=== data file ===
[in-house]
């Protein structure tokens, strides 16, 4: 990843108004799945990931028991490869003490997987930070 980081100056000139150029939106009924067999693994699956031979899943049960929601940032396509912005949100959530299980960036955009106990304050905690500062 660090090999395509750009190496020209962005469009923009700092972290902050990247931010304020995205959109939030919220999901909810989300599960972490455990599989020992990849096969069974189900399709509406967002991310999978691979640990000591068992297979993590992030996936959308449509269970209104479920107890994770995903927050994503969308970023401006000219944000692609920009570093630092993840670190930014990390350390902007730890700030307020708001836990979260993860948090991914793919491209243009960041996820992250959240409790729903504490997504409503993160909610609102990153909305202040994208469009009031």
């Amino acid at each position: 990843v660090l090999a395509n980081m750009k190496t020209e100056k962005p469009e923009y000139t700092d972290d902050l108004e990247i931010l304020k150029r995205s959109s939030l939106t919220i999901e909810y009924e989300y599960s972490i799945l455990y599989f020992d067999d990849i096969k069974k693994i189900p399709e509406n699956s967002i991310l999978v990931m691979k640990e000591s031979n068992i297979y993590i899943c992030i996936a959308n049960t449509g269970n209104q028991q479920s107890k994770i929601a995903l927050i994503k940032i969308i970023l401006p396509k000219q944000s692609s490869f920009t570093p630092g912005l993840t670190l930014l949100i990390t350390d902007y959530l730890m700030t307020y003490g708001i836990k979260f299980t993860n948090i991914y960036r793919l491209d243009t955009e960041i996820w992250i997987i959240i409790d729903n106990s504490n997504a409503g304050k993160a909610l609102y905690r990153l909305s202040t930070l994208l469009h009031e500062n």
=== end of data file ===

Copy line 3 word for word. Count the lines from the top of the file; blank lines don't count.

């Amino acid at each position: 990843v660090l090999a395509n980081m750009k190496t020209e100056k962005p469009e923009y000139t700092d972290d902050l108004e990247i931010l304020k150029r995205s959109s939030l939106t919220i999901e909810y009924e989300y599960s972490i799945l455990y599989f020992d067999d990849i096969k069974k693994i189900p399709e509406n699956s967002i991310l999978v990931m691979k640990e000591s031979n068992i297979y993590i899943c992030i996936a959308n049960t449509g269970n209104q028991q479920s107890k994770i929601a995903l927050i994503k940032i969308i970023l401006p396509k000219q944000s692609s490869f920009t570093p630092g912005l993840t670190l930014l949100i990390t350390d902007y959530l730890m700030t307020y003490g708001i836990k979260f299980t993860n948090i991914y960036r793919l491209d243009t955009e960041i996820w992250i997987i959240i409790d729903n106990s504490n997504a409503g304050k993160a909610l609102y905690r990153l909305s202040t930070l994208l469009h009031e500062n």